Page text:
Do new treatments for illnesses make us more careless about our health?

We examine the effect of direct-to-consumer advertising (DTCA) of drug treatment on an important health habit, physical exercise. By learning the existence of a new drug treatment via DTCA, rational consumers may become careless about maintaining healthy lifestyles. Using the National Health Insurance Survey (NHIS) and MSA-level DTCA data, we find that the DTCA related to four chronic conditions — diabetes, high cholesterol, over weight, and hypertension — reduce the likelihood of engaging in moderate exercise. This suggests the possibility that DTCA does not only affect pharmaceutical demand in the short-run, but also have long-run impacts on people’s health by affecting their daily routines.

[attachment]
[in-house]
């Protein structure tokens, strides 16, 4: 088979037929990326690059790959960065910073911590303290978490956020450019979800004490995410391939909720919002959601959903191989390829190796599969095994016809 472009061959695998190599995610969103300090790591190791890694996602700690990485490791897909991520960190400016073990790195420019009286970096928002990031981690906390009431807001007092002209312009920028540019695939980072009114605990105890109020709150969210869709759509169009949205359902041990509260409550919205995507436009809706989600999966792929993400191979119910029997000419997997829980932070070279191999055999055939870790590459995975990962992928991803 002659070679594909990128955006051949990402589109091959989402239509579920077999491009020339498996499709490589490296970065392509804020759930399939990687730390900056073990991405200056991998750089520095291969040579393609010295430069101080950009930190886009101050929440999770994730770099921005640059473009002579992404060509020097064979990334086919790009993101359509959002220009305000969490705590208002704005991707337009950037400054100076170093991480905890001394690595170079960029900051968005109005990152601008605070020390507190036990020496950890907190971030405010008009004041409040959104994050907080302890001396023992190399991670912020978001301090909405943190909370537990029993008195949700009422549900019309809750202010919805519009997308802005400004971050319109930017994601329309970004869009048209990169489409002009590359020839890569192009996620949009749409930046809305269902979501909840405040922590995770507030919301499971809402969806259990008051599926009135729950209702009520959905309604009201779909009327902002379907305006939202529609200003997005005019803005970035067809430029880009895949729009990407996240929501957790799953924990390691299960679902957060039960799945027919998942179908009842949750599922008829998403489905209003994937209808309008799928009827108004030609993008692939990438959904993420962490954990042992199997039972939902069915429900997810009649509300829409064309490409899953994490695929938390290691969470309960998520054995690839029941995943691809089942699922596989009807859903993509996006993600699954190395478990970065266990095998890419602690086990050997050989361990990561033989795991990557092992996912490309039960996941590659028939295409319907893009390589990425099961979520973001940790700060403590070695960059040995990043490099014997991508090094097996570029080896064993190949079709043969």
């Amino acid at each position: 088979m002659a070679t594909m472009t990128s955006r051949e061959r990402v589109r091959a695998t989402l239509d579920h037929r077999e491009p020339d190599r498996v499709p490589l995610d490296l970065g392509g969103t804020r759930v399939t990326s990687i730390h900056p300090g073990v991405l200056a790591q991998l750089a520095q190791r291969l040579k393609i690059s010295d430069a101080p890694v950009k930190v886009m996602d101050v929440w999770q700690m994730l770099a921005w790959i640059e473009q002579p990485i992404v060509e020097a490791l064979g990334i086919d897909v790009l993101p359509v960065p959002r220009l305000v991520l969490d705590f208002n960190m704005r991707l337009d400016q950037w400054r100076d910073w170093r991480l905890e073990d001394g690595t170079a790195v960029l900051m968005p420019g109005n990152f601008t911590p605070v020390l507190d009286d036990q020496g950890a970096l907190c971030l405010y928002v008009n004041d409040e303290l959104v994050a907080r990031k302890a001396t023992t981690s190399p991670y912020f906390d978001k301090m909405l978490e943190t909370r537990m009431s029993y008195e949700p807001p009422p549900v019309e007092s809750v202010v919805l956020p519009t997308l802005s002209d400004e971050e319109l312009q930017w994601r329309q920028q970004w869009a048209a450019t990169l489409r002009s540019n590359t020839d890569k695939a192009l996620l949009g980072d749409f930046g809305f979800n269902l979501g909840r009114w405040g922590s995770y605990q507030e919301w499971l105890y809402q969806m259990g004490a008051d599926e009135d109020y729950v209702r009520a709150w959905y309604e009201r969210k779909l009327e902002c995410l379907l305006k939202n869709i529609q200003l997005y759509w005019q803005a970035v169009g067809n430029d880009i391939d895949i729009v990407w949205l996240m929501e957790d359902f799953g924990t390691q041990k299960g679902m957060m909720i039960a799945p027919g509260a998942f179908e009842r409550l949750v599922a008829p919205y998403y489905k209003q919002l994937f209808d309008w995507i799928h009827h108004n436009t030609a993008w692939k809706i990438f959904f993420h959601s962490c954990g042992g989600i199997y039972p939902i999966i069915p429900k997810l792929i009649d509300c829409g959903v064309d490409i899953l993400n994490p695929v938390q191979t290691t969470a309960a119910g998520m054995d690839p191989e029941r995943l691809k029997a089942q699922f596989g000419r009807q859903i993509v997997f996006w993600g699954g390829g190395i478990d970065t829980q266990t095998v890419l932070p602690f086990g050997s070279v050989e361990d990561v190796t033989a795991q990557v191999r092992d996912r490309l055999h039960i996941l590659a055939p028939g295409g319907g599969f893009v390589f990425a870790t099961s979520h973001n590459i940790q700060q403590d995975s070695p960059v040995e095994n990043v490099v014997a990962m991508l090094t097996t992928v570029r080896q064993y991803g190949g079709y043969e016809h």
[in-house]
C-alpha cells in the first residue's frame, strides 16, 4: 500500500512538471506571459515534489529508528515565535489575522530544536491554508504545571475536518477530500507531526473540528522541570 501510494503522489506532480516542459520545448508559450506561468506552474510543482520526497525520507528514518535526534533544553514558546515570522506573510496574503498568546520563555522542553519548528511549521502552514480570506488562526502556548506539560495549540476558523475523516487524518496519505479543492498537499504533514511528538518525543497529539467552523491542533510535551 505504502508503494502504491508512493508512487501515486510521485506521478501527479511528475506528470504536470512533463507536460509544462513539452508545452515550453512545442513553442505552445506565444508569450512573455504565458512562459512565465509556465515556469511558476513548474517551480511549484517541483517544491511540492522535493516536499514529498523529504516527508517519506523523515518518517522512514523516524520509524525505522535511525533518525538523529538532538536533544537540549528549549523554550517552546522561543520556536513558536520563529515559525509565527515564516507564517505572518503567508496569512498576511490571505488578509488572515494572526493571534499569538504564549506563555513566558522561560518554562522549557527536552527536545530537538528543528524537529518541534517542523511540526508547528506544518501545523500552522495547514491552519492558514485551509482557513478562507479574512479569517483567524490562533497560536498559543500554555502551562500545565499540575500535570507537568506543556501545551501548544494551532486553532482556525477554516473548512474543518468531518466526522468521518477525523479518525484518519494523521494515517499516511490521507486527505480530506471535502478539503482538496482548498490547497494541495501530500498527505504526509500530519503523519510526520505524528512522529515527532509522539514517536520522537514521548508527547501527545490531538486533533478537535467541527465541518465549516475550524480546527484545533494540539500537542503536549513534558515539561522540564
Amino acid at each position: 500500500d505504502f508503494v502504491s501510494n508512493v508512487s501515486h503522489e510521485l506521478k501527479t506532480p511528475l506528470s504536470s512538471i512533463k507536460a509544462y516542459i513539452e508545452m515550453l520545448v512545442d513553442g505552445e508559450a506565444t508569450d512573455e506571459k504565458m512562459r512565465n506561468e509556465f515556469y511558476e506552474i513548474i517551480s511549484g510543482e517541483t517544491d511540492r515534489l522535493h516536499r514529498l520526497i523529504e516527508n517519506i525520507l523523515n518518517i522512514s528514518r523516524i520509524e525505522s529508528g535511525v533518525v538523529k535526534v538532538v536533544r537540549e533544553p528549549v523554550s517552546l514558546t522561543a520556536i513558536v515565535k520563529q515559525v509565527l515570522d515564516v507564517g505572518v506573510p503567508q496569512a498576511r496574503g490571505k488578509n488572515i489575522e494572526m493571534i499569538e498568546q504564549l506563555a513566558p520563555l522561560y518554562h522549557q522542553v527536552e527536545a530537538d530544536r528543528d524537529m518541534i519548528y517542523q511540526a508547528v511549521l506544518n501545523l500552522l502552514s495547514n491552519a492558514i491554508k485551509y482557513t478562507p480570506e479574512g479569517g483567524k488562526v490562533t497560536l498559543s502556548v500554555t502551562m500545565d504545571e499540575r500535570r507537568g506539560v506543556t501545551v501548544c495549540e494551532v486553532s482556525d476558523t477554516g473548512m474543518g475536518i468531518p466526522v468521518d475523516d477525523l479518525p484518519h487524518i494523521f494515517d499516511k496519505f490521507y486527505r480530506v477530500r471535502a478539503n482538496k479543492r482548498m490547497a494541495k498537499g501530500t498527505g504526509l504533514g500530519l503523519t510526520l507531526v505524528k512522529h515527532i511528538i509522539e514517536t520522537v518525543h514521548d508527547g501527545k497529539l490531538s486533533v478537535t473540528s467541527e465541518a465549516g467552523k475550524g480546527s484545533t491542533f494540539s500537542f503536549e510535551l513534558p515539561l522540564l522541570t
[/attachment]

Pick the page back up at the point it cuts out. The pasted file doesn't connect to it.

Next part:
Source: “Drug Advertising and Health Habit” from NBER Working Paper No. 11770, Issued in November 2005

If you want to read a great true story about the dark side of medicine, I recommend this book.

Related posts:

Does medical treatment cause moral hazard?

Does insurance make bad things less likely to happen?

Does Health Insurance Make You Fat?

Do Health Insurers Consider Domestic Abuse a Pre-Existing Condition?

Are uninsured ER patients more likely to die?

Could a single sneeze make you change your mind about health care?

You should follow me on Twitter here. You can also subscribe to the blog’s feed or follow on Facebook. If you want to help support the blog, please do your Amazon shopping via this link. Here are the site’s most popular posts of all time.


Tags:
Posted In:
Post Details